When you're about to meet with Fidel Castro, a lot flashes through your mind: pictures of missile-bearing Russian ships en route to Cuba; film clips of speeches in Havana; photos of Castro visiting the UN.
But none of those images prepared USA Rice Federation leaders for what they encountered during a five-and-a-half-hour meeting with the 79-year-old Cuban president Aug. 25-26. (The meeting ended at 2 a.m.)
Shortly after greeting the delegation, Castro had aides bring in two small, crock-pot-like rice cookers that have become popular with housewives and a large, restaurant-sized cooker.
For the next 90 minutes, he patiently explained how much energy each electrical appliance used down to a tenth of a kilowatt and how much money they cost to operate compared to traditional means of preparing rice in Cuba. He even discussed the shapes of the bottoms of the appliances.
The Cuban government, he said through an interpreter, has purchased 2 million of the small cookers for distribution to Cuban families, many of whom heat rice with kerosene stoves. It has also bought 8 million energy-saving light bulbs and is replacing bulbs around the country.
Power shortages have been causing major blackouts in Cuba, and high oil prices are forcing the government to shift more resources from food to fuel purchases, he said. “With oil prices at $60 per barrel and beyond, we're forced to spend more on gasoline and less on food.”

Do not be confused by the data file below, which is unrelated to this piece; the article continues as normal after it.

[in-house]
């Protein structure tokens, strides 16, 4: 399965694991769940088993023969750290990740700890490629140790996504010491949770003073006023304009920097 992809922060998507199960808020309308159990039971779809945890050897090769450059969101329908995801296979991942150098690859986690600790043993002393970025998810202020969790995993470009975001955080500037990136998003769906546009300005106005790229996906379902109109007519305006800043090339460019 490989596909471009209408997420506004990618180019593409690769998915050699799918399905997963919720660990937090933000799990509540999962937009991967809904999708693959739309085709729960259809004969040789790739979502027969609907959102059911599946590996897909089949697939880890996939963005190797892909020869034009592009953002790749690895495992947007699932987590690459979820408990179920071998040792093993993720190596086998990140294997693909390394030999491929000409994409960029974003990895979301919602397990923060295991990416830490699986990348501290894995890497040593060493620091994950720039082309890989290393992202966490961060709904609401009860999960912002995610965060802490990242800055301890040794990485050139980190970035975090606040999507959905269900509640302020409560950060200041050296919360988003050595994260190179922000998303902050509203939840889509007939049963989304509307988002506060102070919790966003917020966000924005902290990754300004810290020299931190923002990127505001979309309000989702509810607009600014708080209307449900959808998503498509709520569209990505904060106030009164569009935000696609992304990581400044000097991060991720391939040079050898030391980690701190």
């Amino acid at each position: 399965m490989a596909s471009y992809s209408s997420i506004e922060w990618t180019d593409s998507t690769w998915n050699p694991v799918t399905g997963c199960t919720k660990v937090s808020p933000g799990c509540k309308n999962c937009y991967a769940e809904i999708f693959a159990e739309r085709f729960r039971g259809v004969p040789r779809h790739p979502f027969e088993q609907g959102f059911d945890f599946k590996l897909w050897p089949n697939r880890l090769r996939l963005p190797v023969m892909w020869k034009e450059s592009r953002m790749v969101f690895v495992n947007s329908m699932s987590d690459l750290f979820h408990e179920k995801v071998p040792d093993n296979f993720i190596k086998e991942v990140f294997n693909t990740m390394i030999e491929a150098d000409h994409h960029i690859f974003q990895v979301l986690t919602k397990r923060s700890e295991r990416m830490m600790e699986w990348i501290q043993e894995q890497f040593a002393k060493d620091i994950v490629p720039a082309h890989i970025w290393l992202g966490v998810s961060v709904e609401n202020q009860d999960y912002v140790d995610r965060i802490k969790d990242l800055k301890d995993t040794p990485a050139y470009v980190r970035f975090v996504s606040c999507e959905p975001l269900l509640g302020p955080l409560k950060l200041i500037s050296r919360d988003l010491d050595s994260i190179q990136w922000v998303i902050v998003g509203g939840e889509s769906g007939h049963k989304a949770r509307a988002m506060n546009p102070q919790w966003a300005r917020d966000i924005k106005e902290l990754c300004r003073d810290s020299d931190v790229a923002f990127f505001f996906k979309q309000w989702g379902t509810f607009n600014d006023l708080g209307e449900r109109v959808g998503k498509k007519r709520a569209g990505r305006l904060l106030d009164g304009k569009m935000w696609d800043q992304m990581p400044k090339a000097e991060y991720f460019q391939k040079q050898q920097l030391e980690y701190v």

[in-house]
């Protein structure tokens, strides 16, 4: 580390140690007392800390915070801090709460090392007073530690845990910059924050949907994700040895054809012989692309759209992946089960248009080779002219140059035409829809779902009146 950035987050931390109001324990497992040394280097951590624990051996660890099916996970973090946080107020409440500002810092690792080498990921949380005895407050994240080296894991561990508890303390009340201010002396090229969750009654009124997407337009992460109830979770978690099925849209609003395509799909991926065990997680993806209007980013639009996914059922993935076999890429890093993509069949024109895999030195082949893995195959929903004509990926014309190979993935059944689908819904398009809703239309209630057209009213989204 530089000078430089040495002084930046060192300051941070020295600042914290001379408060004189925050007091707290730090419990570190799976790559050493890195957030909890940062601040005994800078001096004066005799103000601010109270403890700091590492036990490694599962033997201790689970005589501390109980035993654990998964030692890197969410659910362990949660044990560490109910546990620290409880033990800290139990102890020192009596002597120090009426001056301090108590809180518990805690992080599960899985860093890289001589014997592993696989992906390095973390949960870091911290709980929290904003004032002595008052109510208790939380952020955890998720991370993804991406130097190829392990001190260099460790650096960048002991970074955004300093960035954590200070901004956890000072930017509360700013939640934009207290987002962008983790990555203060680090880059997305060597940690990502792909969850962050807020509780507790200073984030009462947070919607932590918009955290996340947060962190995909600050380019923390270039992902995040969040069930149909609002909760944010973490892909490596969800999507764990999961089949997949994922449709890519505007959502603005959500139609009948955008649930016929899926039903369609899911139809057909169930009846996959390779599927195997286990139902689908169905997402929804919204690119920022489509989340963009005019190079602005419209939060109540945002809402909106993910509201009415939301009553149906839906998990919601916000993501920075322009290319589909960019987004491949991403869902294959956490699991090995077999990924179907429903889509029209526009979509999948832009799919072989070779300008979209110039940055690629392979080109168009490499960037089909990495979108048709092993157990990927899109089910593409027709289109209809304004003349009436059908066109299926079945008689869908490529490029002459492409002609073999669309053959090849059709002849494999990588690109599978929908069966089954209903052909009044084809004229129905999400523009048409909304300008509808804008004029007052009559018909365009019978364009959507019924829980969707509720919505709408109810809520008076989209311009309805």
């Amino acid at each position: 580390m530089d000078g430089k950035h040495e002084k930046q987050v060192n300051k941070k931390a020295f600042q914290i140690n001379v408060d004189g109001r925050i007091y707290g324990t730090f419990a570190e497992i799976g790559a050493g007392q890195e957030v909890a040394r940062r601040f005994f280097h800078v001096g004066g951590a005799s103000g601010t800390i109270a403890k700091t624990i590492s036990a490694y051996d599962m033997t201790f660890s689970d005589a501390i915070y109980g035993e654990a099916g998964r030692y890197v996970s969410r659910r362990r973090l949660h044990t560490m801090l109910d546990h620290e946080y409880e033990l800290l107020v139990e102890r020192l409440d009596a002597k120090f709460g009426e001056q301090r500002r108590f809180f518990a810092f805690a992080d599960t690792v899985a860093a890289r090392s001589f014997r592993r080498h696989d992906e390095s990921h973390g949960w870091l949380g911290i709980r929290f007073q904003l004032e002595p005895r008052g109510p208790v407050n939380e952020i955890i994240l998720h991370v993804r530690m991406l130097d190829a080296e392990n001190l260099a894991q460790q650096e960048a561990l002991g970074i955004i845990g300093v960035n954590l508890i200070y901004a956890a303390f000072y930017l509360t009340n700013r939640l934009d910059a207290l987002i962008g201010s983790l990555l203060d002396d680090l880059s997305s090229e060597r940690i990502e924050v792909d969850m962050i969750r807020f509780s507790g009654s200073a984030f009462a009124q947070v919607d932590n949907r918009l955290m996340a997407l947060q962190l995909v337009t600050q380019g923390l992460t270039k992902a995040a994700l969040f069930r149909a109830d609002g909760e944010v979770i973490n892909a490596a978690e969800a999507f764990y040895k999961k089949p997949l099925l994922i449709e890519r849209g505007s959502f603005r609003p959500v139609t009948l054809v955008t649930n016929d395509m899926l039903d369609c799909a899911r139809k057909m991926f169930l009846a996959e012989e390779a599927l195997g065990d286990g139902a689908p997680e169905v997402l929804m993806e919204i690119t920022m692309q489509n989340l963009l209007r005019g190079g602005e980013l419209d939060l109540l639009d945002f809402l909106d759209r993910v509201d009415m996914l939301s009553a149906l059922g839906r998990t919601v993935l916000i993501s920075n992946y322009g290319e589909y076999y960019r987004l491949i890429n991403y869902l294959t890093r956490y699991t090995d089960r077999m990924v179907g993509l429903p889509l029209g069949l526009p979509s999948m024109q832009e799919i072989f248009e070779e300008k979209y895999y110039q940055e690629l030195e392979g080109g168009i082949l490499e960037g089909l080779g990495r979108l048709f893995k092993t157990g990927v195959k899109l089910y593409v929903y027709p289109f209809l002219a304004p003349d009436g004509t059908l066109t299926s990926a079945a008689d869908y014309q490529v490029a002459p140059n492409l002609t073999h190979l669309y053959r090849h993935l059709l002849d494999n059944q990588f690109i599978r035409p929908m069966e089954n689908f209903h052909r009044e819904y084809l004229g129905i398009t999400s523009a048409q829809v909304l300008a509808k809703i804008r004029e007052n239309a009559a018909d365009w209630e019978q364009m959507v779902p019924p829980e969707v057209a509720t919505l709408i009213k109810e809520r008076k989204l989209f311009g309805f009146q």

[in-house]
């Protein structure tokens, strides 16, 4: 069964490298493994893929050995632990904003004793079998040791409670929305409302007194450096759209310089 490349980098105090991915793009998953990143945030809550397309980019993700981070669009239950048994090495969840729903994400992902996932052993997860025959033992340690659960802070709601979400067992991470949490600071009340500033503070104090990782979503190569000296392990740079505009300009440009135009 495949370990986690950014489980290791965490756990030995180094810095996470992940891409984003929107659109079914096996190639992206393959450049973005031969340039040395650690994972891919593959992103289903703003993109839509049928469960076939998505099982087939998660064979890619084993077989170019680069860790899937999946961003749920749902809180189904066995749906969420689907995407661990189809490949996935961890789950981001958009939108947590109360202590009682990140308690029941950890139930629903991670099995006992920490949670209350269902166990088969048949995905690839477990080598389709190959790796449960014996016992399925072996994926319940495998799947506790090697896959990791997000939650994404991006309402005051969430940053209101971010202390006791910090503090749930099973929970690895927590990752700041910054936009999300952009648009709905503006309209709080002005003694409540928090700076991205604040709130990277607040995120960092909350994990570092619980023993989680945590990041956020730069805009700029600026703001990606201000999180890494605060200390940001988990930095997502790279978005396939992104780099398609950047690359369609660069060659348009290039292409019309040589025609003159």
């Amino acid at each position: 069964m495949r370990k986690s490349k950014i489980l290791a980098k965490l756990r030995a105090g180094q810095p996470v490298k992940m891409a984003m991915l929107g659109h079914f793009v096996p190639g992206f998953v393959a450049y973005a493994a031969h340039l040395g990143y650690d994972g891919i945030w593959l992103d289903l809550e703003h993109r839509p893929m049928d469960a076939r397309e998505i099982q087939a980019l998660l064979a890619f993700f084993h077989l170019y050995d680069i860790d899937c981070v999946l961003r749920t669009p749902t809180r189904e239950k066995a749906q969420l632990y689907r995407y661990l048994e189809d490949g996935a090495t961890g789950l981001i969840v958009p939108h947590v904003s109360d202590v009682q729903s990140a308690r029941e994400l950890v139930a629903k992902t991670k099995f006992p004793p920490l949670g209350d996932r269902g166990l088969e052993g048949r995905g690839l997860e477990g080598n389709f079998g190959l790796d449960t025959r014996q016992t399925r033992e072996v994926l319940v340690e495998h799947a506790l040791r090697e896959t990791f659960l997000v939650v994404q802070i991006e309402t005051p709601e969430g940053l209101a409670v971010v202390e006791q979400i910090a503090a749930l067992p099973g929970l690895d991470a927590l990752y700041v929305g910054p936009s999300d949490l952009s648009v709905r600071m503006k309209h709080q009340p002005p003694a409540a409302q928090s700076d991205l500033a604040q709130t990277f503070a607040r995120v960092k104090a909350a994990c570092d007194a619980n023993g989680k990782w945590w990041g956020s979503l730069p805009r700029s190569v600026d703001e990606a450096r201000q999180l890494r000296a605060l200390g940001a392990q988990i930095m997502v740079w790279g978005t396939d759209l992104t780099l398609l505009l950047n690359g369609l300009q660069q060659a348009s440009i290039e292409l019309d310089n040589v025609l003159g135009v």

After showing more electrical appliances and discussing research on wind and solar power, Castro abruptly switched gears: “This is what we are doing so we can buy more rice from you,” he pointedly told the rice industry leaders.
Lee Adams, the chairman of the USA Rice Federation, told Castro he admired the efforts the Cuban president was making. “I find myself thinking about how much the United States could save if our president was looking at the shape of the bottoms of appliances,” he noted.
USA Rice leaders had become concerned earlier in the day when Cuban officials seemed more than a little annoyed with the new restrictions the U.S. government has placed on payments for food and drug shipments to Cuba. ALIMPORT, Cuba's food agency, must pay for shipments before they leave port.
But, saying he wants to improve Cuban diets, Castro indicated Cuba would buy an additional 100,000 metric tons of paddy rice and 30,000 metric tons of milled rice from the United States. “By December, every Cuban will be receiving another kilogram (2.2 pounds) of rice per month at subsidized prices.”
For another two hours, Castro showed visitors more energy-saving appliances, described the Cuban education system and Cuba's exports of its doctors to Venezuela and other Latin American countries and urged the Americans to improve relations with his friend, Venezuelan President Hugo Chavez.
As the meeting ended, members of the delegation shook hands with Castro again and departed, marveling at what one called the best theater he had seen in years.